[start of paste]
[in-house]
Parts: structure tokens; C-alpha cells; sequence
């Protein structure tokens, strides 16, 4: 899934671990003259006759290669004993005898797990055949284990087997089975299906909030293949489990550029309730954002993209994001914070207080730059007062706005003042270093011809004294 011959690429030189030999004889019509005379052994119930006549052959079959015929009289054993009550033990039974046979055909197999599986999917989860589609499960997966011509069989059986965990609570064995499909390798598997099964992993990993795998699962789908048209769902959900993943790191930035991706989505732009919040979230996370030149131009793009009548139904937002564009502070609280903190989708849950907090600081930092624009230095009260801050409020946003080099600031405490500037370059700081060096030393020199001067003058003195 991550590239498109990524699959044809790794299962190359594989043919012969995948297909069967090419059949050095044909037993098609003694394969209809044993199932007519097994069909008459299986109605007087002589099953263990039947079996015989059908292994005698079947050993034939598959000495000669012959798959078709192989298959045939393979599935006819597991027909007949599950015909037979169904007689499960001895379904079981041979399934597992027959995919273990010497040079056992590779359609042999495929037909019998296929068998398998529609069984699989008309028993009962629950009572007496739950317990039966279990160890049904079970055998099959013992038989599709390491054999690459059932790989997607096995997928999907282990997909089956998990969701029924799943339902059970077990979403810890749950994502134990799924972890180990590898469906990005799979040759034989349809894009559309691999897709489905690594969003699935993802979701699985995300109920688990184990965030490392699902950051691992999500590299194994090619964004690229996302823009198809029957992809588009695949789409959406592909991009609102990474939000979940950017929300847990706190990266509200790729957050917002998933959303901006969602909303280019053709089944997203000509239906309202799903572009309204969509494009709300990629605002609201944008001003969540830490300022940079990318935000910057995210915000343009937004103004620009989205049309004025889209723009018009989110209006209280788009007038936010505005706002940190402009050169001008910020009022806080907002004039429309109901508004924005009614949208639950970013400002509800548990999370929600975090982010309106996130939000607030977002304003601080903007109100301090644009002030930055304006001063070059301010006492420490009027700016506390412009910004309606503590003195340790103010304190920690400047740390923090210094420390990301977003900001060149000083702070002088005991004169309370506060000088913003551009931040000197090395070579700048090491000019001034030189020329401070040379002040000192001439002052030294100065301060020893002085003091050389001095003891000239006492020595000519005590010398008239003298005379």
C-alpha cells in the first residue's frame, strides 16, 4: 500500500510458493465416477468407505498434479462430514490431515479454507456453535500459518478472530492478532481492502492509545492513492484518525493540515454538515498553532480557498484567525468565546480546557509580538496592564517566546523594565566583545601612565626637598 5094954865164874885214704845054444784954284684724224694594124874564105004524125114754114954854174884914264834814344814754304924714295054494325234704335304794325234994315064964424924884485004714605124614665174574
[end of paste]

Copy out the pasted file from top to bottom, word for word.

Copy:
[in-house]
Parts: structure tokens; C-alpha cells; sequence
């Protein structure tokens, strides 16, 4: 899934671990003259006759290669004993005898797990055949284990087997089975299906909030293949489990550029309730954002993209994001914070207080730059007062706005003042270093011809004294 011959690429030189030999004889019509005379052994119930006549052959079959015929009289054993009550033990039974046979055909197999599986999917989860589609499960997966011509069989059986965990609570064995499909390798598997099964992993990993795998699962789908048209769902959900993943790191930035991706989505732009919040979230996370030149131009793009009548139904937002564009502070609280903190989708849950907090600081930092624009230095009260801050409020946003080099600031405490500037370059700081060096030393020199001067003058003195 991550590239498109990524699959044809790794299962190359594989043919012969995948297909069967090419059949050095044909037993098609003694394969209809044993199932007519097994069909008459299986109605007087002589099953263990039947079996015989059908292994005698079947050993034939598959000495000669012959798959078709192989298959045939393979599935006819597991027909007949599950015909037979169904007689499960001895379904079981041979399934597992027959995919273990010497040079056992590779359609042999495929037909019998296929068998398998529609069984699989008309028993009962629950009572007496739950317990039966279990160890049904079970055998099959013992038989599709390491054999690459059932790989997607096995997928999907282990997909089956998990969701029924799943339902059970077990979403810890749950994502134990799924972890180990590898469906990005799979040759034989349809894009559309691999897709489905690594969003699935993802979701699985995300109920688990184990965030490392699902950051691992999500590299194994090619964004690229996302823009198809029957992809588009695949789409959406592909991009609102990474939000979940950017929300847990706190990266509200790729957050917002998933959303901006969602909303280019053709089944997203000509239906309202799903572009309204969509494009709300990629605002609201944008001003969540830490300022940079990318935000910057995210915000343009937004103004620009989205049309004025889209723009018009989110209006209280788009007038936010505005706002940190402009050169001008910020009022806080907002004039429309109901508004924005009614949208639950970013400002509800548990999370929600975090982010309106996130939000607030977002304003601080903007109100301090644009002030930055304006001063070059301010006492420490009027700016506390412009910004309606503590003195340790103010304190920690400047740390923090210094420390990301977003900001060149000083702070002088005991004169309370506060000088913003551009931040000197090395070579700048090491000019001034030189020329401070040379002040000192001439002052030294100065301060020893002085003091050389001095003891000239006492020595000519005590010398008239003298005379």
C-alpha cells in the first residue's frame, strides 16, 4: 500500500510458493465416477468407505498434479462430514490431515479454507456453535500459518478472530492478532481492502492509545492513492484518525493540515454538515498553532480557498484567525468565546480546557509580538496592564517566546523594565566583545601612565626637598 5094954865164874885214704845054444784954284684724224694594124874564105004524125114754114954854174884914264834814344814754304924714295054494325234704335304794325234994315064964424924884485004714605124614665174574